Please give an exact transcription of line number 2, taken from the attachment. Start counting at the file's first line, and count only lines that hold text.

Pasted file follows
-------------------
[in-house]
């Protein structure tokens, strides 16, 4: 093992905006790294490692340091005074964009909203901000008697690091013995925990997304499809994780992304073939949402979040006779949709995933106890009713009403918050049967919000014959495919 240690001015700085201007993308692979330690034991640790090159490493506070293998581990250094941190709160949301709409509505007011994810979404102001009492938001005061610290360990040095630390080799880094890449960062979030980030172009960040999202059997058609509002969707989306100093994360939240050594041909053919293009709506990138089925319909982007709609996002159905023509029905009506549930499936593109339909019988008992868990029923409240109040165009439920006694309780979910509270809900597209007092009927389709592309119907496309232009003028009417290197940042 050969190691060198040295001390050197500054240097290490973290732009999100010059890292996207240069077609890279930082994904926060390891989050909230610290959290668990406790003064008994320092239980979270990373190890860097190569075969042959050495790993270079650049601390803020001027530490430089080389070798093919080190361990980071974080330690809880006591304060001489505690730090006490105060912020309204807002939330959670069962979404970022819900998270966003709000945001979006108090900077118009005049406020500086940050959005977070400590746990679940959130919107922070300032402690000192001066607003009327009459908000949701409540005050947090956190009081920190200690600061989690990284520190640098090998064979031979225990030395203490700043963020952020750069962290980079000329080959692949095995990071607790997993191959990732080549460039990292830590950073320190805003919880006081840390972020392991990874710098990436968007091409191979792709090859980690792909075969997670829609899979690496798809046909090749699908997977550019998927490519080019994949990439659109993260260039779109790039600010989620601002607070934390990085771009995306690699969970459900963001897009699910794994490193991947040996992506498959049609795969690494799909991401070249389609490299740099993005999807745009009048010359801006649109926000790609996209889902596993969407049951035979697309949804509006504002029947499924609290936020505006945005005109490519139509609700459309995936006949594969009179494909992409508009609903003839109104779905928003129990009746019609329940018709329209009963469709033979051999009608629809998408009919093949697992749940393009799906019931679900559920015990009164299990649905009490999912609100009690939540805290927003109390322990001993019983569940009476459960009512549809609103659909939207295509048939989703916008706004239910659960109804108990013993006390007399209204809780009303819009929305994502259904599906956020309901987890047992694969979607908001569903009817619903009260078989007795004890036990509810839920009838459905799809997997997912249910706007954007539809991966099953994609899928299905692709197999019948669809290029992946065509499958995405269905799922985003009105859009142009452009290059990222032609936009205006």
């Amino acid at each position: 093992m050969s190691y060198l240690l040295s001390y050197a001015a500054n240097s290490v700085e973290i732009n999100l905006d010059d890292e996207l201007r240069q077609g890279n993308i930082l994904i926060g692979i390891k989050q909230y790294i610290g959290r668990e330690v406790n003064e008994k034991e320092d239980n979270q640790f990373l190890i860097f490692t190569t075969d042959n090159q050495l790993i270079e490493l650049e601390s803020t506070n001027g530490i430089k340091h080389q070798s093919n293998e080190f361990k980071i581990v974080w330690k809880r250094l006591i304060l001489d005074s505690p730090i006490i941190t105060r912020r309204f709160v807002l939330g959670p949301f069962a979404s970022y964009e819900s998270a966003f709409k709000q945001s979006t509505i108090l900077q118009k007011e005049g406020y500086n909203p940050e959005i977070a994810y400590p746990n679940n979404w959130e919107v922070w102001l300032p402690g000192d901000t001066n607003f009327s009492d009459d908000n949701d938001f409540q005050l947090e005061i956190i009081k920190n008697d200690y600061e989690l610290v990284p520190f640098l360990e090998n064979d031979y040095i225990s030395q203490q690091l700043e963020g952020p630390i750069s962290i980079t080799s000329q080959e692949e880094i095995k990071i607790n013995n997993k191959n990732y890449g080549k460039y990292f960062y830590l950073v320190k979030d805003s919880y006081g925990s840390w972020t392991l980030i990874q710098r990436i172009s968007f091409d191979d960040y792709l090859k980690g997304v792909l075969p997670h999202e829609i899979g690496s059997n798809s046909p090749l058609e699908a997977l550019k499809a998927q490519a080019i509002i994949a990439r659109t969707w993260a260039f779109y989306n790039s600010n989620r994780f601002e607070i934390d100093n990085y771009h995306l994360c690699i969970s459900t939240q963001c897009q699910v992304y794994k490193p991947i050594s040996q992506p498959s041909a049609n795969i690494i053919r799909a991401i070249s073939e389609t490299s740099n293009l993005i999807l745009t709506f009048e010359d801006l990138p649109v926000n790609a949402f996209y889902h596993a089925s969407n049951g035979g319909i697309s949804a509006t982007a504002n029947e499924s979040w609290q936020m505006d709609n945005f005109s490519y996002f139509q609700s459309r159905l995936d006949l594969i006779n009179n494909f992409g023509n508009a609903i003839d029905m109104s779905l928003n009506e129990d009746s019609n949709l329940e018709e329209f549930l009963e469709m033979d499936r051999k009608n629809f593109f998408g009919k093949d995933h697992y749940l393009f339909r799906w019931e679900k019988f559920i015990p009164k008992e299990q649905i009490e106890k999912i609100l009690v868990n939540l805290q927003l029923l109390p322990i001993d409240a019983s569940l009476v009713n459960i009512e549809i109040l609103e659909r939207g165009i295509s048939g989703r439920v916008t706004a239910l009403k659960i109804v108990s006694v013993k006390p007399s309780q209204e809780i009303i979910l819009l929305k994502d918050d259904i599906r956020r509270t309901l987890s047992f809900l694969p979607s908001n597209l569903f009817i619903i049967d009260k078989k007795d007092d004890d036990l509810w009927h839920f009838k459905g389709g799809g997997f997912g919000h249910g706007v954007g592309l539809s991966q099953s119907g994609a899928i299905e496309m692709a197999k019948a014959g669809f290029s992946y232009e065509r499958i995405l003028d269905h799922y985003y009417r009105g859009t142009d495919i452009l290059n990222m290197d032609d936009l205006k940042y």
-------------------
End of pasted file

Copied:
């Protein structure tokens, strides 16, 4: 093992905006790294490692340091005074964009909203901000008697690091013995925990997304499809994780992304073939949402979040006779949709995933106890009713009403918050049967919000014959495919 240690001015700085201007993308692979330690034991640790090159490493506070293998581990250094941190709160949301709409509505007011994810979404102001009492938001005061610290360990040095630390080799880094890449960062979030980030172009960040999202059997058609509002969707989306100093994360939240050594041909053919293009709506990138089925319909982007709609996002159905023509029905009506549930499936593109339909019988008992868990029923409240109040165009439920006694309780979910509270809900597209007092009927389709592309119907496309232009003028009417290197940042 050969190691060198040295001390050197500054240097290490973290732009999100010059890292996207240069077609890279930082994904926060390891989050909230610290959290668990406790003064008994320092239980979270990373190890860097190569075969042959050495790993270079650049601390803020001027530490430089080389070798093919080190361990980071974080330690809880006591304060001489505690730090006490105060912020309204807002939330959670069962979404970022819900998270966003709000945001979006108090900077118009005049406020500086940050959005977070400590746990679940959130919107922070300032402690000192001066607003009327009459908000949701409540005050947090956190009081920190200690600061989690990284520190640098090998064979031979225990030395203490700043963020952020750069962290980079000329080959692949095995990071607790997993191959990732080549460039990292830590950073320190805003919880006081840390972020392991990874710098990436968007091409191979792709090859980690792909075969997670829609899979690496798809046909090749699908997977550019998927490519080019994949990439659109993260260039779109790039600010989620601002607070934390990085771009995306690699969970459900963001897009699910794994490193991947040996992506498959049609795969690494799909991401070249389609490299740099993005999807745009009048010359801006649109926000790609996209889902596993969407049951035979697309949804509006504002029947499924609290936020505006945005005109490519139509609700459309995936006949594969009179494909992409508009609903003839109104779905928003129990009746019609329940018709329209009963469709033979051999009608629809998408009919093949697992749940393009799906019931679900559920015990009164299990649905009490999912609100009690939540805290927003109390322990001993019983569940009476459960009512549809609103659909939207295509048939989703916008706004239910659960109804108990013993006390007399209204809780009303819009929305994502259904599906956020309901987890047992694969979607908001569903009817619903009260078989007795004890036990509810839920009838459905799809997997997912249910706007954007539809991966099953994609899928299905692709197999019948669809290029992946065509499958995405269905799922985003009105859009142009452009290059990222032609936009205006």